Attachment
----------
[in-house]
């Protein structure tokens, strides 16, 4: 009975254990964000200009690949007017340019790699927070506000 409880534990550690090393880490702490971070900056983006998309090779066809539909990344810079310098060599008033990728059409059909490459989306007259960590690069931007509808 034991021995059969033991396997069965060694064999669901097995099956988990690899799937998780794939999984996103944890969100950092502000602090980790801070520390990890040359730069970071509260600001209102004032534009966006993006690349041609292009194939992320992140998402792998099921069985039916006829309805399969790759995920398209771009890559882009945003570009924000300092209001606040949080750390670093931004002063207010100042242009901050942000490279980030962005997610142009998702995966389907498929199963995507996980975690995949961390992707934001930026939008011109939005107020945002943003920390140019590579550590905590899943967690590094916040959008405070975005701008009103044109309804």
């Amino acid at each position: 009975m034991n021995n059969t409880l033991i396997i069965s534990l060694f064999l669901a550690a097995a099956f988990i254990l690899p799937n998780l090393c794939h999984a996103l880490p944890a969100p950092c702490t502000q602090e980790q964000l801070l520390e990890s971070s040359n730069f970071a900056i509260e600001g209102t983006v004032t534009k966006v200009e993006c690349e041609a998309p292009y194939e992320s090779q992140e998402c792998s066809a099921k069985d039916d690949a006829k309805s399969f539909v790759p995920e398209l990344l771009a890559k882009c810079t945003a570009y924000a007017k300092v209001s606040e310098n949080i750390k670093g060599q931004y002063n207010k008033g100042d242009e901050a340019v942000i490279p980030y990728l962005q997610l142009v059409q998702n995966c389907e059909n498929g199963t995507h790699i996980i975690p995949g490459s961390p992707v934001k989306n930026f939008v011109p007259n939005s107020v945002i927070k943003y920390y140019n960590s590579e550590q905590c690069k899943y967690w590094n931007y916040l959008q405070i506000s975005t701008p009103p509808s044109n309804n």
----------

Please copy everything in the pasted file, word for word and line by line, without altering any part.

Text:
[in-house]
């Protein structure tokens, strides 16, 4: 009975254990964000200009690949007017340019790699927070506000 409880534990550690090393880490702490971070900056983006998309090779066809539909990344810079310098060599008033990728059409059909490459989306007259960590690069931007509808 034991021995059969033991396997069965060694064999669901097995099956988990690899799937998780794939999984996103944890969100950092502000602090980790801070520390990890040359730069970071509260600001209102004032534009966006993006690349041609292009194939992320992140998402792998099921069985039916006829309805399969790759995920398209771009890559882009945003570009924000300092209001606040949080750390670093931004002063207010100042242009901050942000490279980030962005997610142009998702995966389907498929199963995507996980975690995949961390992707934001930026939008011109939005107020945002943003920390140019590579550590905590899943967690590094916040959008405070975005701008009103044109309804």
């Amino acid at each position: 009975m034991n021995n059969t409880l033991i396997i069965s534990l060694f064999l669901a550690a097995a099956f988990i254990l690899p799937n998780l090393c794939h999984a996103l880490p944890a969100p950092c702490t502000q602090e980790q964000l801070l520390e990890s971070s040359n730069f970071a900056i509260e600001g209102t983006v004032t534009k966006v200009e993006c690349e041609a998309p292009y194939e992320s090779q992140e998402c792998s066809a099921k069985d039916d690949a006829k309805s399969f539909v790759p995920e398209l990344l771009a890559k882009c810079t945003a570009y924000a007017k300092v209001s606040e310098n949080i750390k670093g060599q931004y002063n207010k008033g100042d242009e901050a340019v942000i490279p980030y990728l962005q997610l142009v059409q998702n995966c389907e059909n498929g199963t995507h790699i996980i975690p995949g490459s961390p992707v934001k989306n930026f939008v011109p007259n939005s107020v945002i927070k943003y920390y140019n960590s590579e550590q905590c690069k899943y967690w590094n931007y916040l959008q405070i506000s975005t701008p009103p509808s044109n309804n």